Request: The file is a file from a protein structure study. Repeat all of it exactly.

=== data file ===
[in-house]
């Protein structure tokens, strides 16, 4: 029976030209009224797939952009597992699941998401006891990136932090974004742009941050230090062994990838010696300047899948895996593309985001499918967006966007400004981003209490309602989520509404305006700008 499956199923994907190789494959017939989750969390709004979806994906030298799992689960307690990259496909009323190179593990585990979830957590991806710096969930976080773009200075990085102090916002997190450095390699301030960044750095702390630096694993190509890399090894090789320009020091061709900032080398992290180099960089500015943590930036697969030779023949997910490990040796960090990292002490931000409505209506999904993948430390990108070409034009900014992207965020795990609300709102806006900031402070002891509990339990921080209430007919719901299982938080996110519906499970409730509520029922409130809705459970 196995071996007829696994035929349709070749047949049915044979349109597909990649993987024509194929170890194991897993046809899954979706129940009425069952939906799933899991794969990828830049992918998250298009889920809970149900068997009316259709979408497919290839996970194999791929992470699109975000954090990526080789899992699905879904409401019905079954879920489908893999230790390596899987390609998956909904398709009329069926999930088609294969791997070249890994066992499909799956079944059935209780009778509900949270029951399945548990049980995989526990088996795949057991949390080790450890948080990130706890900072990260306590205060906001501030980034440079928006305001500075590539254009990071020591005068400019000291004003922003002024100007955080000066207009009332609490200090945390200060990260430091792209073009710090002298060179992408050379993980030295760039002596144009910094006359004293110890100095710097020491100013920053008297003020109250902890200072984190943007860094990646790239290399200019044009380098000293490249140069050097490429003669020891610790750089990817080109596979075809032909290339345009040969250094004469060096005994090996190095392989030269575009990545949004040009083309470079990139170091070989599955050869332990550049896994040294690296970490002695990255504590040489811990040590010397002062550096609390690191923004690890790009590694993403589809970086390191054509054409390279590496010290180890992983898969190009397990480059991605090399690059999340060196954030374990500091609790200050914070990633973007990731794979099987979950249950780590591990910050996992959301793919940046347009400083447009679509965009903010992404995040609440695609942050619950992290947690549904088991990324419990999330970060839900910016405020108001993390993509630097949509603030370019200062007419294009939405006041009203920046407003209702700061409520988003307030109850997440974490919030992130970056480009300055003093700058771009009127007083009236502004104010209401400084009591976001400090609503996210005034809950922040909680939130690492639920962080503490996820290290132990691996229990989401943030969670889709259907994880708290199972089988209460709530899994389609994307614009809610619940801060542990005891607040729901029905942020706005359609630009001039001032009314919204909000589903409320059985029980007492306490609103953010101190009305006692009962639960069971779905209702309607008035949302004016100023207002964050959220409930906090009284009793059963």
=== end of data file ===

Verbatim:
[in-house]
């Protein structure tokens, strides 16, 4: 029976030209009224797939952009597992699941998401006891990136932090974004742009941050230090062994990838010696300047899948895996593309985001499918967006966007400004981003209490309602989520509404305006700008 499956199923994907190789494959017939989750969390709004979806994906030298799992689960307690990259496909009323190179593990585990979830957590991806710096969930976080773009200075990085102090916002997190450095390699301030960044750095702390630096694993190509890399090894090789320009020091061709900032080398992290180099960089500015943590930036697969030779023949997910490990040796960090990292002490931000409505209506999904993948430390990108070409034009900014992207965020795990609300709102806006900031402070002891509990339990921080209430007919719901299982938080996110519906499970409730509520029922409130809705459970 196995071996007829696994035929349709070749047949049915044979349109597909990649993987024509194929170890194991897993046809899954979706129940009425069952939906799933899991794969990828830049992918998250298009889920809970149900068997009316259709979408497919290839996970194999791929992470699109975000954090990526080789899992699905879904409401019905079954879920489908893999230790390596899987390609998956909904398709009329069926999930088609294969791997070249890994066992499909799956079944059935209780009778509900949270029951399945548990049980995989526990088996795949057991949390080790450890948080990130706890900072990260306590205060906001501030980034440079928006305001500075590539254009990071020591005068400019000291004003922003002024100007955080000066207009009332609490200090945390200060990260430091792209073009710090002298060179992408050379993980030295760039002596144009910094006359004293110890100095710097020491100013920053008297003020109250902890200072984190943007860094990646790239290399200019044009380098000293490249140069050097490429003669020891610790750089990817080109596979075809032909290339345009040969250094004469060096005994090996190095392989030269575009990545949004040009083309470079990139170091070989599955050869332990550049896994040294690296970490002695990255504590040489811990040590010397002062550096609390690191923004690890790009590694993403589809970086390191054509054409390279590496010290180890992983898969190009397990480059991605090399690059999340060196954030374990500091609790200050914070990633973007990731794979099987979950249950780590591990910050996992959301793919940046347009400083447009679509965009903010992404995040609440695609942050619950992290947690549904088991990324419990999330970060839900910016405020108001993390993509630097949509603030370019200062007419294009939405006041009203920046407003209702700061409520988003307030109850997440974490919030992130970056480009300055003093700058771009009127007083009236502004104010209401400084009591976001400090609503996210005034809950922040909680939130690492639920962080503490996820290290132990691996229990989401943030969670889709259907994880708290199972089988209460709530899994389609994307614009809610619940801060542990005891607040729901029905942020706005359609630009001039001032009314919204909000589903409320059985029980007492306490609103953010101190009305006692009962639960069971779905209702309607008035949302004016100023207002964050959220409930906090009284009793059963």